We started by having conversations all across Girl Scouting—with local executives, with local volunteers, and with the girls themselves. We began asking, “What is it that Girl Scouting is the most passionate about? What are we best in the world at?”

We took a page from Jim Collins [author of Good to Great], setting up discussion groups and getting the dialogue going among thousands and thousands of people.

I think that is what made the difference.

Where did it go from there?

We put together a strategy team of twenty-six people who represented a microcosm of Girl Scouting: volunteers, local council executives, some of our staff here at headquarters, a few of our national board members. As we began steering the strategy work, we also kept going back out to the field, testing every element of what we were thinking about with our larger membership.

I think it was that engagement factor that made it stimulating—and that helped us make the right decisions. Instead of it being a small group of people bringing change top-down, we approached it in the way I think women lead best: it was collaborative. It brought diversity to the table.

Together, we sought out the essence of the Girl Scout experience, made sure we were preserving the core, and then had the courage to let go of a lot of other stuff that was no longer working for us. The idea was to get rid of what was outdated, and keep what was important.

It strikes me as a very courageous thing to do—to go to an organization of several million people and say, “So, what do you think?” Because they’ll tell you—and then you have do something with their answers!

Exactly. Early in the process, we went to a national meeting, and everyone stood up in their chairs going, “The status quo’s got to go!” About 15,000 volunteers went out of there with buttons saying, “The status quo has got to go!”

At the time, nobody knew exactly what we meant by that, because we had not yet figured out what kind of change we were going to implement.

It sounds in a way like you’ve been rebranding the Girl Scout experience.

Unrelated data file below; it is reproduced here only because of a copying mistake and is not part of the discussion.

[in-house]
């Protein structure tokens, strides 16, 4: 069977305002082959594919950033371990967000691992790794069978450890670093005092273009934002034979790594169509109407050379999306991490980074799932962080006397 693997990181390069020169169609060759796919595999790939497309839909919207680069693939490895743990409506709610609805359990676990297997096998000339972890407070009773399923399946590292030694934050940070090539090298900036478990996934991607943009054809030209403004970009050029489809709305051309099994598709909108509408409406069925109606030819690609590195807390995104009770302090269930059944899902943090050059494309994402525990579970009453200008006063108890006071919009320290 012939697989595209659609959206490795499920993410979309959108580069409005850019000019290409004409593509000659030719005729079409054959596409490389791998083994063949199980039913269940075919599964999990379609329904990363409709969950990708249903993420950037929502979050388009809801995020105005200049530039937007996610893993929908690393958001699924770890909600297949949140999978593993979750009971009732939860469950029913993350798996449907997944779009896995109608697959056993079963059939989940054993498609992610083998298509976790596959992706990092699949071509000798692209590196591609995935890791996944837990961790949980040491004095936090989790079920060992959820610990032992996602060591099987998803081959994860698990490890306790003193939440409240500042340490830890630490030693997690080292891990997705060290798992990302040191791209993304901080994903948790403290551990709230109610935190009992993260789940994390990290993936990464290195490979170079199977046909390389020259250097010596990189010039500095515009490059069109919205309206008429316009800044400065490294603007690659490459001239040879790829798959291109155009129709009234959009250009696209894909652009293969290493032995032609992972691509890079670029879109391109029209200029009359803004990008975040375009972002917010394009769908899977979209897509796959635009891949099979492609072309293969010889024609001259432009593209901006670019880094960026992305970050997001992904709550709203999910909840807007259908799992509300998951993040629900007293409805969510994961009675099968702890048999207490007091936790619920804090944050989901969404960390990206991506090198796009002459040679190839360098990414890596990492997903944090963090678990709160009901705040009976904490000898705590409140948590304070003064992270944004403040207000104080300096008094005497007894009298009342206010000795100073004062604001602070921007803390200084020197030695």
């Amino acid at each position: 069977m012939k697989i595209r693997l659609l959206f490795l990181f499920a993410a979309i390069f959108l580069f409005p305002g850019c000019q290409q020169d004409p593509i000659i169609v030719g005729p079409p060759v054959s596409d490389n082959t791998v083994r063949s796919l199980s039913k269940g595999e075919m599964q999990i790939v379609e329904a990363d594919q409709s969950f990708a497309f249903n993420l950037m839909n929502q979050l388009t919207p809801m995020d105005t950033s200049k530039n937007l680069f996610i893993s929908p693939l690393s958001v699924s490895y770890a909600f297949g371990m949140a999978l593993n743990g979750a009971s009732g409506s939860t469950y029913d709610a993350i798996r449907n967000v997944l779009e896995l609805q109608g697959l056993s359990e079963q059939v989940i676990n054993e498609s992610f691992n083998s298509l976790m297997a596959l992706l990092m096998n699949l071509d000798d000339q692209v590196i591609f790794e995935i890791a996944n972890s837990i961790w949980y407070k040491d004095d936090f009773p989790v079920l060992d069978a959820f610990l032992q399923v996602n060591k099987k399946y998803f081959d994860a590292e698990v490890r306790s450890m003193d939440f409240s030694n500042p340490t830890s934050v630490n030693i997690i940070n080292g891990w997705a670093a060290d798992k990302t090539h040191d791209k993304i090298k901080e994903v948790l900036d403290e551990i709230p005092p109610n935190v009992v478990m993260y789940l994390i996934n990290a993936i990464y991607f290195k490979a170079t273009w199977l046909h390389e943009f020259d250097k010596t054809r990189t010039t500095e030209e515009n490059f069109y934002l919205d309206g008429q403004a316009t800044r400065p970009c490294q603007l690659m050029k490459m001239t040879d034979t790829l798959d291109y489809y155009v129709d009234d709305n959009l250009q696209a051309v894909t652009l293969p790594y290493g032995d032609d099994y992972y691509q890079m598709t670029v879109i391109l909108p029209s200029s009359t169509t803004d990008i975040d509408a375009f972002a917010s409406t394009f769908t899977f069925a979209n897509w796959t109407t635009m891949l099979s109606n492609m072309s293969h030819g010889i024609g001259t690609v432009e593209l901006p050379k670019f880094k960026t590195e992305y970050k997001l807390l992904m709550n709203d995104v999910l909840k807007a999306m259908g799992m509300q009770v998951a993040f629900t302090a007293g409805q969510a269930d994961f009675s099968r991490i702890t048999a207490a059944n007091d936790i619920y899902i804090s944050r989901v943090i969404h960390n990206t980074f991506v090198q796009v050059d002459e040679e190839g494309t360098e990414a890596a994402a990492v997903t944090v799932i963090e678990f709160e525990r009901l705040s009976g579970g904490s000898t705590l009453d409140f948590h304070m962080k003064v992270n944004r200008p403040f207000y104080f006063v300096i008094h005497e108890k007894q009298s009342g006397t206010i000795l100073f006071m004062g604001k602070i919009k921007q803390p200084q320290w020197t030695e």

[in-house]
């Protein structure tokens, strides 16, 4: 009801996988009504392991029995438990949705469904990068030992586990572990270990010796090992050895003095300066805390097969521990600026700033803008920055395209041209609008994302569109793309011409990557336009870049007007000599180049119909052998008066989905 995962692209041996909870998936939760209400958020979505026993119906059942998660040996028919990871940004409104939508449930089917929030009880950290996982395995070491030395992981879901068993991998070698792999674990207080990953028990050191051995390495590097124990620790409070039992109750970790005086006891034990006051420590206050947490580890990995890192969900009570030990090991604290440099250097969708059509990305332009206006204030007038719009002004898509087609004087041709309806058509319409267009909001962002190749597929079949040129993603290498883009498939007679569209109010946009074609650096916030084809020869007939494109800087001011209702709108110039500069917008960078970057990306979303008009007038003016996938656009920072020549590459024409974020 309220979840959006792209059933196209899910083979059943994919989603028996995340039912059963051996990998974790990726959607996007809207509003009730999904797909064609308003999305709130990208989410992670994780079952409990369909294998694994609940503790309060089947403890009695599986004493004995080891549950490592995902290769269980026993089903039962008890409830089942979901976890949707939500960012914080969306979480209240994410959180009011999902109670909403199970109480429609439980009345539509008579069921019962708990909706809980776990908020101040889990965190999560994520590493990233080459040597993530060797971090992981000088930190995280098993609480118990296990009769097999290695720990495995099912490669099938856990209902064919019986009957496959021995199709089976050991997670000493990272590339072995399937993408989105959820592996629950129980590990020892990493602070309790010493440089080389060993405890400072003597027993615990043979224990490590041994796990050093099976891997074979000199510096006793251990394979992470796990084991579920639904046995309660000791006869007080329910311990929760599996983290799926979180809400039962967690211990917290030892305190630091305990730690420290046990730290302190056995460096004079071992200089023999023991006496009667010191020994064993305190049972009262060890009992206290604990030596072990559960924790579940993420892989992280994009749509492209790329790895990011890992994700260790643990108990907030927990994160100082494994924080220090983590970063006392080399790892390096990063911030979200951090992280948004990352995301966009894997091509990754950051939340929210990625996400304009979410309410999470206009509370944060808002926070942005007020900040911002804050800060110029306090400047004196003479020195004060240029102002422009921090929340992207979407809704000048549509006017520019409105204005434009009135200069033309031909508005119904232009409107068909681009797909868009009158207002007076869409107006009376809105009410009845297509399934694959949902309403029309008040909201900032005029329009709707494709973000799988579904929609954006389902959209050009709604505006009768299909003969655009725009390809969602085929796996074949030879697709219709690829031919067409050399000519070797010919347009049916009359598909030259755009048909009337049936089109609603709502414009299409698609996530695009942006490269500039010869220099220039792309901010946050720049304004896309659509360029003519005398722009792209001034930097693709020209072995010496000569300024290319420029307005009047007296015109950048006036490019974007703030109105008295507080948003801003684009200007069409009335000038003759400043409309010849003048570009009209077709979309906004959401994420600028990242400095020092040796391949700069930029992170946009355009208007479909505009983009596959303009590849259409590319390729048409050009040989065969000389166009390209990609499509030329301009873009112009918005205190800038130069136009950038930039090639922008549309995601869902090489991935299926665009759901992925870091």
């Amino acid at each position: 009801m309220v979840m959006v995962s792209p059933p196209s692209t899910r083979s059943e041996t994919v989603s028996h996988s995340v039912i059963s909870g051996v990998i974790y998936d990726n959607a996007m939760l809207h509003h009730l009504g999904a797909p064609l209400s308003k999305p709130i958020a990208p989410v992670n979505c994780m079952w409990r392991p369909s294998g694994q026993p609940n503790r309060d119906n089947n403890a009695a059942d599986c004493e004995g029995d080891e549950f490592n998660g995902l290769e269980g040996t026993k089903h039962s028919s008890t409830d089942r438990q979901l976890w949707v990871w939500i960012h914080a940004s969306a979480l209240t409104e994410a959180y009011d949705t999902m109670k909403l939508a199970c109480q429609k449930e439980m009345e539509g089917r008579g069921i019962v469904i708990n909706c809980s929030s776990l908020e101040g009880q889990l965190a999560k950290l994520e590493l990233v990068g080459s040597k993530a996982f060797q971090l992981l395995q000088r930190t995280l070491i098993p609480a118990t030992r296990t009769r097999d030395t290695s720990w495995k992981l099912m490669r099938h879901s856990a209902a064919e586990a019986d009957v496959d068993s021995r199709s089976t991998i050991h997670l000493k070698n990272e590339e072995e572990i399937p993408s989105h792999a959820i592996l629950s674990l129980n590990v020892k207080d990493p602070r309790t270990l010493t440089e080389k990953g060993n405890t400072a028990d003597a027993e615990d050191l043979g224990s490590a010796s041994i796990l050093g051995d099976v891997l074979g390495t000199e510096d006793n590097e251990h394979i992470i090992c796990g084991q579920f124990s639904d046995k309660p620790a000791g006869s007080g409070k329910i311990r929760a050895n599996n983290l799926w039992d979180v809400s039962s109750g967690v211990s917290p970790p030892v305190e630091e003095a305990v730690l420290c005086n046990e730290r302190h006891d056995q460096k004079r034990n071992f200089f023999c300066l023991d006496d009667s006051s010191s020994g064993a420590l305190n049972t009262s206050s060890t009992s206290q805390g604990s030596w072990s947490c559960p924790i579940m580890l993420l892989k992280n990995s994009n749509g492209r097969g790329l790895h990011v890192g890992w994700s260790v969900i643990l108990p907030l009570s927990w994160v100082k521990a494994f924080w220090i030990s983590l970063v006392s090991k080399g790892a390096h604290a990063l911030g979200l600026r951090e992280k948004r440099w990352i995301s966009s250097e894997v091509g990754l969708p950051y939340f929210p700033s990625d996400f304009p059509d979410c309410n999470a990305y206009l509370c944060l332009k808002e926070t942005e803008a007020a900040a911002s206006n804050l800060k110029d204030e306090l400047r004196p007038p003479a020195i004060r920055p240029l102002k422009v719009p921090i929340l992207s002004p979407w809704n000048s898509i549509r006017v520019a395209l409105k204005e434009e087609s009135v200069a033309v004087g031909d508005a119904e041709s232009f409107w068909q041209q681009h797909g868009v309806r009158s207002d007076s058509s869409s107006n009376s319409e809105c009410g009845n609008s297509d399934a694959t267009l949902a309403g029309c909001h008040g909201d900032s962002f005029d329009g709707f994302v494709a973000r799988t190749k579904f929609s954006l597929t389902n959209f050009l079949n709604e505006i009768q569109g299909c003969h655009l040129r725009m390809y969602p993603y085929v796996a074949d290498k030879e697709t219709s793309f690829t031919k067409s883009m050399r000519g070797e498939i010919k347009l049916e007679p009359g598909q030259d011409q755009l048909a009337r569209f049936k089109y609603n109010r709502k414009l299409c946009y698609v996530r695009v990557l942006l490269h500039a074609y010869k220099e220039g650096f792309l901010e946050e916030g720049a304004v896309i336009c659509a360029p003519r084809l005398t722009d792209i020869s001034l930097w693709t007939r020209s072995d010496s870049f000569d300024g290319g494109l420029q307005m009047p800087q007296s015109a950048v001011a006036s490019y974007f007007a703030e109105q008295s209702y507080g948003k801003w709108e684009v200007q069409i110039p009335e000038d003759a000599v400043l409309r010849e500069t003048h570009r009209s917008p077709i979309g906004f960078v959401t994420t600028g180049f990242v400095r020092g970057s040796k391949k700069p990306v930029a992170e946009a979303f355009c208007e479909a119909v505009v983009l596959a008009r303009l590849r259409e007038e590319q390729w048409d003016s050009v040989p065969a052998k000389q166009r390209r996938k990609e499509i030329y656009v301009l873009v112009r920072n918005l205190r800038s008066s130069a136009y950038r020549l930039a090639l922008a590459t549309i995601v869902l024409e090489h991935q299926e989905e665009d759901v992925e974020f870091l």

Exactly, and we really did.

We developed a new model of leadership for girls, differentiated for each of the age levels. We’ve done our own research, over the last several years, on what girls in America say about leadership. We interviewed girls who were not in Girl Scouting, as well as those who were, and great ideas came back, which we wrote up in a study called “Change It Up: What Girls Say About Leadership.”

Girls are saying that leadership in America needs to be redefined. They are saying the way we’ve been approaching leadership in this culture has been primarily top-down, and having a lot to do with power, money and authority. What they really want is leadership that is much more collaborative, that is driven by being able to connect with others, being able to accomplish not only your business objectives but also objectives for your community, the nation and the world.

On this journey, we’ve been finding out a lot about what girls think about leadership, and it’s been wonderful to work around all of this.

You speak about leadership for girls, yet it strikes me that there’s also a strong desire right now in general for a new kind of leadership, not just among women but among everybody.

Part of our agenda is that we believe a gender-balanced leadership is good for America. We’re not necessarily saying that women by themselves can lead better than men. We’re saying that America needs leadership that brings together equally both the feminine and the masculine way of leading. That’s where we’re going to get the best answers to the problems we have in this world.

Right now, if you look at the top leadership in the US, in almost every industry—in Congress, in corporate America, in the film industry, in top university positions—wherever you look, you find that only about 15 percent of the top jobs are held by women.

We’re saying that girls and women bring a different lens to the table, a more collaborative approach and deeper level of compassion, a greater likelihood to bring in a diversity of viewpoints. And because of that, in order for America to remain strong, we need both men and women to be leading together.